politics, which now concerned numerous social movements as opposed to women as a definable and unproblematic entity. The intersectional/radical-democratic approach, in turn, made us take into account the differences within the elements of the signifying chain. Therefore, we were, on the one hand, searching for signifiers in the online material that could be considered central for structuring feminist politics as a single whole, while on the other hand looking for signifiers that enabled the expression of difference and particularity within the collective movement.

The construction of an antagonist. This step in the analysis helped answer RQ2. The aim here was to shed light on who or what was understood to be the constitutive outside that impeded full realisation of the hegemonic project. Analysis of an antagonist is crucial for understanding any hegemonic project, given DTA's point of departure that any identity comes into existence only when juxtaposed against an external force. A solid grasp of the constitutive outside, therefore, leads to a deeper understanding of the opportunities and limits of a hegemonic project. Two criteria were used to identify the antagonist (following Howarth, 2000): 1) It should prevent the social agent (feminists) from attaining its identity, and 2) the social agent (feminists) constructs it as a foe deemed responsible for this failure.

Accordingly, the basic question posed to the collected material was: what is constructed as 'us' and 'them'? A concordance analysis, i.e. analysis of semantic context (see elaboration below) was conducted to see what function was ascribed to the antagonist in the texts (what it was said to be and to do) as well as how this function hindered FI's hegemonic project based on the nodal points elicited at the first stage of the analysis.

Previous studies (e.g. Baker & McEnery, 2005; MacDonald, Homolar, Rethel, Schnurr, & Vessey, 2015) have shown evidence of how basic elements of quantitative analysis (namely, from corpus linguistics, see Baker, 2006) can support claims stemming from discourse analysis. This is particularly helpful in the analysis of larger corpora of texts, such as the one used in this study, albeit to be handled with care. In this study, two quantitative techniques - keyword analysis and concordance analysis - were used to navigate through the texts. Freeware AntConc, an analogue of Wordsmith (see http:// www.laurenceanthony.net/software/antconc/), was used for quantitative operations with data. Below we attend to both analyses.

Keyword analysis. This analysis was used to make sense of the massive corpus rather than automatically generate ready answers to our questions. By keywords we mean the unusually frequent words in a given corpus compared to a reference corpus. To obtain a keyword list, AntConc conducts a log-likelihood test on each word from a given corpus and assigns it a keyness value; the higher the value, the stronger the keyness of that word (for the use of log-likelihood tests for corpus comparison, see Rayson & Garside, 2000). As a reference corpus, to which the data were compared in order to identify unusually frequent words, two corpora of modern Swedish language, recommended by Gothenburg University (Sprakbanken), were used: August Strinbergs brev (1,507,268 tokens) and ASPAC svenska (773,648 tokens). Thus, keyword analysis results present a list of unusually prominent words in FI's online election materials compared to their use in modern Swedish language (see Table 1).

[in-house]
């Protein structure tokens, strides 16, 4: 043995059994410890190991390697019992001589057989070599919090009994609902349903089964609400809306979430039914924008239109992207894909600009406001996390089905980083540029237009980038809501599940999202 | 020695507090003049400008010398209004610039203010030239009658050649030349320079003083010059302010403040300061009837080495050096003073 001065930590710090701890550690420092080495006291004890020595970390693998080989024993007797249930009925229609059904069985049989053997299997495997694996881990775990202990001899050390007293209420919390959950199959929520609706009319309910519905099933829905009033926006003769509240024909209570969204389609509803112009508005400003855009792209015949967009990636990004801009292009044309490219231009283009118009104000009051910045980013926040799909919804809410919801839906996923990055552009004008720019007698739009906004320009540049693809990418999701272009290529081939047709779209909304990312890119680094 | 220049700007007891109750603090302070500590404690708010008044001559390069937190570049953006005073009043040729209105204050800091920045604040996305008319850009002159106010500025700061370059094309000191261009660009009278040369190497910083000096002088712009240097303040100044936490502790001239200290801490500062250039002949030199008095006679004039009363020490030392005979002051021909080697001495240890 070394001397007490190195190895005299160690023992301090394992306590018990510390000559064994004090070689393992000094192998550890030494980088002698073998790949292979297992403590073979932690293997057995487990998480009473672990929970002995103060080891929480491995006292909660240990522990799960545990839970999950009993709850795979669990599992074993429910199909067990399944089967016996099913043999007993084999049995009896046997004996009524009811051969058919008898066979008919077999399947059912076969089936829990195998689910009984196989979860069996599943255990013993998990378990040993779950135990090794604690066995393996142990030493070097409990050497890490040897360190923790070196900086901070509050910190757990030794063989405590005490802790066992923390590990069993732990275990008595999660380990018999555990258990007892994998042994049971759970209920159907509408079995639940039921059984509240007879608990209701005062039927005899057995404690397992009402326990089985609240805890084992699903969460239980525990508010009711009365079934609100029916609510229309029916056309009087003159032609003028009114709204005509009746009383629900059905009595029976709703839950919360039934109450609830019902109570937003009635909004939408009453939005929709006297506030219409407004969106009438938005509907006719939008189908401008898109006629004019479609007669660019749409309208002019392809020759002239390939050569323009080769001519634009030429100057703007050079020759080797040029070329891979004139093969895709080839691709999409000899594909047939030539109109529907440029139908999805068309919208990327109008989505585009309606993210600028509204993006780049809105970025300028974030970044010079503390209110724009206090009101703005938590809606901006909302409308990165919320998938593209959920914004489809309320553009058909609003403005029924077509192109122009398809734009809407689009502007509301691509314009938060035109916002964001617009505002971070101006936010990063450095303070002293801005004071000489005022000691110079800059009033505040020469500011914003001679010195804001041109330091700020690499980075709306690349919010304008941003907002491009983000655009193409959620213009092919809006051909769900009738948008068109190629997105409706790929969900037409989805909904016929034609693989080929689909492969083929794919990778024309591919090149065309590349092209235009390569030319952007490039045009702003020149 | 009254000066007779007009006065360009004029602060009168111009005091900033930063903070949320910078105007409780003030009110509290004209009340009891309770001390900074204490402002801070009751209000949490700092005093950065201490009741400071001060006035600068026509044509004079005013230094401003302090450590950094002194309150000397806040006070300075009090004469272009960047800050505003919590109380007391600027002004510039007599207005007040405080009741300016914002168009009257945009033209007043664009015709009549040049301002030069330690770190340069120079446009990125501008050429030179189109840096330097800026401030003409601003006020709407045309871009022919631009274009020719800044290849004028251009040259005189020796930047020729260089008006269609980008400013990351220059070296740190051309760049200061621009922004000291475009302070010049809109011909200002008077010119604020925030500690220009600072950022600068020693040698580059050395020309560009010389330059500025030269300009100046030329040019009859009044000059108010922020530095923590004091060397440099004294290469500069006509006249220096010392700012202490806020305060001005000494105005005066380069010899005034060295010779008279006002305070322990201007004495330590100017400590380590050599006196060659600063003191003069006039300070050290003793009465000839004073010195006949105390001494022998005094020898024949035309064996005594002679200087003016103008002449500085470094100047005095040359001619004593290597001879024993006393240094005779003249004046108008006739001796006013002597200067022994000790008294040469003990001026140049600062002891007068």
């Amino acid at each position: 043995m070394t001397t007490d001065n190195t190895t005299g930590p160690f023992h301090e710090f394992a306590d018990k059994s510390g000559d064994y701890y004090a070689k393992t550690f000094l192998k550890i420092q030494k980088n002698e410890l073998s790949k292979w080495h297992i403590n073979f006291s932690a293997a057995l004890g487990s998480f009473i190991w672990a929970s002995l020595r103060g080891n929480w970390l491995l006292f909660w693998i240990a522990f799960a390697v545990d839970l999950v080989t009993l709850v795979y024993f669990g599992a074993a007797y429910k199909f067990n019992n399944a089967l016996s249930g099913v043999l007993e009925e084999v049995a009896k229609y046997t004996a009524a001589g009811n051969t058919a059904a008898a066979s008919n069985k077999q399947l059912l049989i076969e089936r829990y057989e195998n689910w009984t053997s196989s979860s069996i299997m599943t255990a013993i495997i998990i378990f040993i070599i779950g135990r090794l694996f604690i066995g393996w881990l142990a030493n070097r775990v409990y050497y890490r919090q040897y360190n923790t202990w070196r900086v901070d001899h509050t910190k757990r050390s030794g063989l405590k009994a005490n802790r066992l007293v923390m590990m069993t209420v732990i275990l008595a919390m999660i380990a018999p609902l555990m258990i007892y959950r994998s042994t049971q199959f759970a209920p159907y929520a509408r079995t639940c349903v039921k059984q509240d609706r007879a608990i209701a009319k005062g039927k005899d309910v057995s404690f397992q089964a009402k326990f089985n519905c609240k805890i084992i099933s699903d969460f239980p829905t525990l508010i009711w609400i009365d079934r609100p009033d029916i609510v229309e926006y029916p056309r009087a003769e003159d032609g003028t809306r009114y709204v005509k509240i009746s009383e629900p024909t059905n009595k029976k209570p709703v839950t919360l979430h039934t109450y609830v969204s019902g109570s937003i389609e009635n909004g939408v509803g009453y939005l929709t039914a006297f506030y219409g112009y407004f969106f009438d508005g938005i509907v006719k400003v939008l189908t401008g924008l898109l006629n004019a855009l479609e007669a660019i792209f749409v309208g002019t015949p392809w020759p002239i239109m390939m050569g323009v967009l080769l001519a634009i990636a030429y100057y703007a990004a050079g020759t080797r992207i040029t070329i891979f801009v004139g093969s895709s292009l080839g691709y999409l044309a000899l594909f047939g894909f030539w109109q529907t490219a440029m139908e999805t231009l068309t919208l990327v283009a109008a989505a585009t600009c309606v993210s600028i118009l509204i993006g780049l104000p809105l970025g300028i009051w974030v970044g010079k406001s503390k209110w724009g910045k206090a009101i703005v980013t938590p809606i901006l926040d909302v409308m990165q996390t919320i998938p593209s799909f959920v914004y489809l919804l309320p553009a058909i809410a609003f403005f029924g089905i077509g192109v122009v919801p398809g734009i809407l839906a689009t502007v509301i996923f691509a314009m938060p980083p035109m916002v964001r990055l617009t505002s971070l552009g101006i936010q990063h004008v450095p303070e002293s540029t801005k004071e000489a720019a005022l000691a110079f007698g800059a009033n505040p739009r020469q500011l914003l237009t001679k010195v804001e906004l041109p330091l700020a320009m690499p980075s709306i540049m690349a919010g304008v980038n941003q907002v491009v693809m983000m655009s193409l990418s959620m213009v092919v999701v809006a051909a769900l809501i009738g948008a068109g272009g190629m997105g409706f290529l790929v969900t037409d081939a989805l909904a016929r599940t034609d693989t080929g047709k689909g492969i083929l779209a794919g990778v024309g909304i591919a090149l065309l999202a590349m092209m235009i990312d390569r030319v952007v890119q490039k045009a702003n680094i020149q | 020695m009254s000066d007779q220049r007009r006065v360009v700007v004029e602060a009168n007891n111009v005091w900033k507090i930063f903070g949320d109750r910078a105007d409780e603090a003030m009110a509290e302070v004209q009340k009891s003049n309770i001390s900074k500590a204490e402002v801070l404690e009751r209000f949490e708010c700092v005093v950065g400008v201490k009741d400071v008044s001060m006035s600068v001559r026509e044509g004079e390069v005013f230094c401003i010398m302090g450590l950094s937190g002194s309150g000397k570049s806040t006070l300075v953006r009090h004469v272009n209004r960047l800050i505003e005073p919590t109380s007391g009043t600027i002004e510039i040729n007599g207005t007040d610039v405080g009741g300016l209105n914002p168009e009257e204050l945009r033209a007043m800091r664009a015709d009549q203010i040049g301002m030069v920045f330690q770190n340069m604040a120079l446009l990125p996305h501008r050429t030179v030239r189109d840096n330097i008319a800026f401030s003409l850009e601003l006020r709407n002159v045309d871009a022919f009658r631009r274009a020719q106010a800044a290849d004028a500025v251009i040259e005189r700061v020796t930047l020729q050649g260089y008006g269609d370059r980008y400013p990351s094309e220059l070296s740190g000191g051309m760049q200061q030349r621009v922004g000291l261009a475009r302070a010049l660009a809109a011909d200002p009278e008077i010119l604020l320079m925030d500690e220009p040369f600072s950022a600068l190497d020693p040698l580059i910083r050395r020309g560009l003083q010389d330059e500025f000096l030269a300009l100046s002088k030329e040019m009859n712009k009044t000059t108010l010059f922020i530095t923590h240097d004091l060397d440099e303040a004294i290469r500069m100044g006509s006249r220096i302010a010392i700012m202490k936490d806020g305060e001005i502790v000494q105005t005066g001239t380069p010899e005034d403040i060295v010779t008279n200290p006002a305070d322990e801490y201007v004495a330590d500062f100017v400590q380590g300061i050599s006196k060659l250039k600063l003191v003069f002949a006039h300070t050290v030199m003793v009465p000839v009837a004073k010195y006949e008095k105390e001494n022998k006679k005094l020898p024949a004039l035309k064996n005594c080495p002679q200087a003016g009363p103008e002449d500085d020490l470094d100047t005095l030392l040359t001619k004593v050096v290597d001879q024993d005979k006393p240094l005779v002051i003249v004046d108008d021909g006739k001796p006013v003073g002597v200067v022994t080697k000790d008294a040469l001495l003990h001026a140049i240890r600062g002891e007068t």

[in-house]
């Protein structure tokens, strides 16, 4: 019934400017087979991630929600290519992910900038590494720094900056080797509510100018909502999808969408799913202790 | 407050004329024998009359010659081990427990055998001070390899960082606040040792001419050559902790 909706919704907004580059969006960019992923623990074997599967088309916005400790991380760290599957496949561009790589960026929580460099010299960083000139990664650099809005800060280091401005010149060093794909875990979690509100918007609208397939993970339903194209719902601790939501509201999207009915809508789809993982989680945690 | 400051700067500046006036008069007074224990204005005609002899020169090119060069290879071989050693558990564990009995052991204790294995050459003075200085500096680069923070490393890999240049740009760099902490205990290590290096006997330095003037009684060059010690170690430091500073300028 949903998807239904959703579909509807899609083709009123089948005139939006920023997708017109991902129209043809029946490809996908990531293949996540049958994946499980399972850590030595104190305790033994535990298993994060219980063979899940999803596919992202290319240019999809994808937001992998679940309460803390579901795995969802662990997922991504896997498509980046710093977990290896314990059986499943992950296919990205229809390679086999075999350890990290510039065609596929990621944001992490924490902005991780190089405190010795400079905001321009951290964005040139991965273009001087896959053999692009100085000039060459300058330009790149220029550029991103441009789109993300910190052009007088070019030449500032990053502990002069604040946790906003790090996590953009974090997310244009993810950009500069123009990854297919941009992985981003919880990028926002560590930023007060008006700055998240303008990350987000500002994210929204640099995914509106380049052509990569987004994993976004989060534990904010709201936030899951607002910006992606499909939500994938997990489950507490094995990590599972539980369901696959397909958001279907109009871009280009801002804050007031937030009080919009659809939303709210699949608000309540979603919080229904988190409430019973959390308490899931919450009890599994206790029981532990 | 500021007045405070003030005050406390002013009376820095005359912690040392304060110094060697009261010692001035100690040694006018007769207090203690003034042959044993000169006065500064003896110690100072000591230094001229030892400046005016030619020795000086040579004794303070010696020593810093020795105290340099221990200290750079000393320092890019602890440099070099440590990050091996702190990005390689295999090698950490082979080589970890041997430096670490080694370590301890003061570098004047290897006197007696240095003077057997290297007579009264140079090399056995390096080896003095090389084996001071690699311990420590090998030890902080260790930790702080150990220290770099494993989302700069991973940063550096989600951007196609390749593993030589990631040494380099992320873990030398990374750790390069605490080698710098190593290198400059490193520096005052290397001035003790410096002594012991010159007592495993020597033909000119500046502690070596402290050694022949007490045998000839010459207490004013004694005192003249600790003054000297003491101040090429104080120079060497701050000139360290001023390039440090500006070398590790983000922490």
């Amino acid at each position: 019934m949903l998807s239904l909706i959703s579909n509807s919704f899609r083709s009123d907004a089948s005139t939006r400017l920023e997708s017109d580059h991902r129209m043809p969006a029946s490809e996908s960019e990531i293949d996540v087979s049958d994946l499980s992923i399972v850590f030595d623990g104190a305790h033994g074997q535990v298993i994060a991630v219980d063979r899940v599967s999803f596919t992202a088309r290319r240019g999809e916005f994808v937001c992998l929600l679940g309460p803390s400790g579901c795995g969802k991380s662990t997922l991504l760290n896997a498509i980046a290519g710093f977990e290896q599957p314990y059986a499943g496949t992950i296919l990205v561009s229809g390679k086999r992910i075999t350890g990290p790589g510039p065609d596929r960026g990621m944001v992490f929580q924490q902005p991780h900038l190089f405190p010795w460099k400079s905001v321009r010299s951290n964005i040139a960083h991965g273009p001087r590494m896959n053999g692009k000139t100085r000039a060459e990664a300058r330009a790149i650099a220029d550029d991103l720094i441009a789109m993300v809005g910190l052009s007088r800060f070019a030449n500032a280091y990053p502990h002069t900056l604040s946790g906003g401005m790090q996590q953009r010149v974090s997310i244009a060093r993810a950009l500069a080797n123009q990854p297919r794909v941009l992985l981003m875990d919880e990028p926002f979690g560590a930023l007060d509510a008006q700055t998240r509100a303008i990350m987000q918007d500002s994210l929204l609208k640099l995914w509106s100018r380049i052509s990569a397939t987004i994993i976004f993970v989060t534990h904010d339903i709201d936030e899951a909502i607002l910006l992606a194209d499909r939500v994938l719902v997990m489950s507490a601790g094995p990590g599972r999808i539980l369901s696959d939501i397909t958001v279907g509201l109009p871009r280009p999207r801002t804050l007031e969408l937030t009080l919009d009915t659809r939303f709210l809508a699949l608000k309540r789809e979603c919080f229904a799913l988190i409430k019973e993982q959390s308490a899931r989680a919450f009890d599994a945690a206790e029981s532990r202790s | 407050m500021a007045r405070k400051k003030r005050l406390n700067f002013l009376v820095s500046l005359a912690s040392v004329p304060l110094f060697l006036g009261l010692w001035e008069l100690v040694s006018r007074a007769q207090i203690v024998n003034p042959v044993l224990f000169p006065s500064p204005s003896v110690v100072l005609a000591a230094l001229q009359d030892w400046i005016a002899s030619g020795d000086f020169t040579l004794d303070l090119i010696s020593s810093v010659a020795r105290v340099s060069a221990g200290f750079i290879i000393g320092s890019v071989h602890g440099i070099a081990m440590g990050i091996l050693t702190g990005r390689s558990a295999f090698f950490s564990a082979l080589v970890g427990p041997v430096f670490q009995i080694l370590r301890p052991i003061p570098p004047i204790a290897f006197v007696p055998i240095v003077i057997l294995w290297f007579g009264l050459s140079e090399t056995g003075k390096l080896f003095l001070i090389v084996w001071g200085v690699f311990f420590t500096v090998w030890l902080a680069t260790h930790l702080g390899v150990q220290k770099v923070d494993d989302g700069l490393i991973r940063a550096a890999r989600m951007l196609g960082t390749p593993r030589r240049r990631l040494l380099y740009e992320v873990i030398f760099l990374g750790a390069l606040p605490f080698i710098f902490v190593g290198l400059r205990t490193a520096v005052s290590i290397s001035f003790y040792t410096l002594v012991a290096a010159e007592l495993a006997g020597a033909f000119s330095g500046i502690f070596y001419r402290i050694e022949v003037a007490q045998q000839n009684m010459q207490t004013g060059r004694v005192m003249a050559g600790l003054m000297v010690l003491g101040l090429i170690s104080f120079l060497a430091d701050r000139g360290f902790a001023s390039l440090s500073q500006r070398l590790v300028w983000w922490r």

Table 1. Keywords (most salient lexical words) in the Corpus

Rank Word

Frequency

Keyness

1 Kvinnor [women]

2 Initiativ

3 Sverige [Sweden]

4 Vald [violence]

5 Manniskor [humans]

6 Rattigheter [rights]

7 Personer [people]

8 Diskriminering [discrimination]

9 Barn [children]

10 Resurser [resourses]

11 Perspektiv

12 Man [men]

13 Hbtq [LGBTQ]

14 Samhallet [the society]

15 Sexualitet [sexuality]

164 169 158 132 120 88

88 61 58 58 49 55 54

1026.752 1016.704 974.825 807.424 742.367 548.767 535.867 431.181 406.110 380.935 344.376 339.558 333.185 330.376 329.511

It should be noted that only lexical words, i.e. nouns, verbs, adjectives, and adverbs, were taken into account. Function words such as prepositions and pronouns were disregarded. The first column (Rank) numbers the keywords in the order they appear in the analysis results based on keyword strength. The second column (Word) presents each keyword. The third column (Frequency) indicates the number of times a certain word appeared in the corpus. The last column shows a keyness value.

Concordance an alysis. This analysis was used to take a closer look at the context of broader discursive patterns that were identified by keyword analysis and during text reading. Concordance is 'a list of all the occurrences of a particular search term within a corpus, presented within the context that they occur in' (Baker, 2006, p. 71). It is arguably one of the handiest techniques of looking at the context of the use of words, which enables sorting a list of words with same lemmas one by one. All in all, concordance analysis was deployed for an easier navigation through the texts and simpler access to a relatively large amount of data.

Findings

RQ1. Nodal Points of Feminist Politics

In the case of FI, we deal with what Mouffe (1993) labelled a 'particularized universal-ism' (p. 13), meaning the importance of an open expression of differences in politics for the sake of expanding the application of the universalised notions of equality and liberty. Two nodal points in the discourse on feminist politics were extrapolated from the data: human rights and experience of oppression.